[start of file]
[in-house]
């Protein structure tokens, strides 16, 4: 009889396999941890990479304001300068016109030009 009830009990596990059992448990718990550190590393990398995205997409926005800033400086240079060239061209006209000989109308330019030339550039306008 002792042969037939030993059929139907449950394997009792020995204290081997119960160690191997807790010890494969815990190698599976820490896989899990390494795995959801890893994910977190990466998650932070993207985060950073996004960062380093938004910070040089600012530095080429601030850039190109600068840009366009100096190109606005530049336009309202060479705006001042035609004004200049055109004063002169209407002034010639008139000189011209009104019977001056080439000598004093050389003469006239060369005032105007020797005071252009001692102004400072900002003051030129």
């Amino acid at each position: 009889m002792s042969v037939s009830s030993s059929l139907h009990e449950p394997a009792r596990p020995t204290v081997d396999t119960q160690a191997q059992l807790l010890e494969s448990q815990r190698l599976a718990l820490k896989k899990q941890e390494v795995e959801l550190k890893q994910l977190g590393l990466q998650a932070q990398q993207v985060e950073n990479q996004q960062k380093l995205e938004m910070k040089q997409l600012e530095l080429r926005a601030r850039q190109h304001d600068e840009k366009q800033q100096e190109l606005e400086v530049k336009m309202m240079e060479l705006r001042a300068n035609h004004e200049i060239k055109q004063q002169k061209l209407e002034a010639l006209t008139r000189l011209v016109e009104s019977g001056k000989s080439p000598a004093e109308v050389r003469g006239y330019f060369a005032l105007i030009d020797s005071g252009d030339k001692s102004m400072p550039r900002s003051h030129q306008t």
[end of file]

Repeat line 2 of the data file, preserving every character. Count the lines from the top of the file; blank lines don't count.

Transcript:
């Protein structure tokens, strides 16, 4: 009889396999941890990479304001300068016109030009 009830009990596990059992448990718990550190590393990398995205997409926005800033400086240079060239061209006209000989109308330019030339550039306008 002792042969037939030993059929139907449950394997009792020995204290081997119960160690191997807790010890494969815990190698599976820490896989899990390494795995959801890893994910977190990466998650932070993207985060950073996004960062380093938004910070040089600012530095080429601030850039190109600068840009366009100096190109606005530049336009309202060479705006001042035609004004200049055109004063002169209407002034010639008139000189011209009104019977001056080439000598004093050389003469006239060369005032105007020797005071252009001692102004400072900002003051030129």